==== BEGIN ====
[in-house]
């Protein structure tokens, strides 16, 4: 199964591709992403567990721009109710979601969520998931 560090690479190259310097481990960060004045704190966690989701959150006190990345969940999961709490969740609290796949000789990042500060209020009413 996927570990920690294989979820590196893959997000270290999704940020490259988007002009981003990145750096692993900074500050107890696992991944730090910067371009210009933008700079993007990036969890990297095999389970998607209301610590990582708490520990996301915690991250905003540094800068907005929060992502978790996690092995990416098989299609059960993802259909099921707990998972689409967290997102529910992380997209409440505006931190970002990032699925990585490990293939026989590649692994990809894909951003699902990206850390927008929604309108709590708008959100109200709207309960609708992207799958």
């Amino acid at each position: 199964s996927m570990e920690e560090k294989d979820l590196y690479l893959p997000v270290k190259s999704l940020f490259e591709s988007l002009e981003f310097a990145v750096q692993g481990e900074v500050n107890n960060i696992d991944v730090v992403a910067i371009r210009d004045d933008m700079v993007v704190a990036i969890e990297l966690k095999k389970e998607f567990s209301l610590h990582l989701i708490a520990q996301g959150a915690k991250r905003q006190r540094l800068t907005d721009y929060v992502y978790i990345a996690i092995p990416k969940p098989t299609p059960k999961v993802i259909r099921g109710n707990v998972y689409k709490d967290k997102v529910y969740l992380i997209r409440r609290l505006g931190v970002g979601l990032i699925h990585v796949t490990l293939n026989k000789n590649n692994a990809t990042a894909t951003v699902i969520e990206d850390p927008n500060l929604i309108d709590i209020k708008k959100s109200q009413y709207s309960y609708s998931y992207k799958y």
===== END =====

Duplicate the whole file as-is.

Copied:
[in-house]
């Protein structure tokens, strides 16, 4: 199964591709992403567990721009109710979601969520998931 560090690479190259310097481990960060004045704190966690989701959150006190990345969940999961709490969740609290796949000789990042500060209020009413 996927570990920690294989979820590196893959997000270290999704940020490259988007002009981003990145750096692993900074500050107890696992991944730090910067371009210009933008700079993007990036969890990297095999389970998607209301610590990582708490520990996301915690991250905003540094800068907005929060992502978790996690092995990416098989299609059960993802259909099921707990998972689409967290997102529910992380997209409440505006931190970002990032699925990585490990293939026989590649692994990809894909951003699902990206850390927008929604309108709590708008959100109200709207309960609708992207799958």
């Amino acid at each position: 199964s996927m570990e920690e560090k294989d979820l590196y690479l893959p997000v270290k190259s999704l940020f490259e591709s988007l002009e981003f310097a990145v750096q692993g481990e900074v500050n107890n960060i696992d991944v730090v992403a910067i371009r210009d004045d933008m700079v993007v704190a990036i969890e990297l966690k095999k389970e998607f567990s209301l610590h990582l989701i708490a520990q996301g959150a915690k991250r905003q006190r540094l800068t907005d721009y929060v992502y978790i990345a996690i092995p990416k969940p098989t299609p059960k999961v993802i259909r099921g109710n707990v998972y689409k709490d967290k997102v529910y969740l992380i997209r409440r609290l505006g931190v970002g979601l990032i699925h990585v796949t490990l293939n026989k000789n590649n692994a990809t990042a894909t951003v699902i969520e990206d850390p927008n500060l929604i309108d709590i209020k708008k959100s109200q009413y709207s309960y609708s998931y992207k799958y």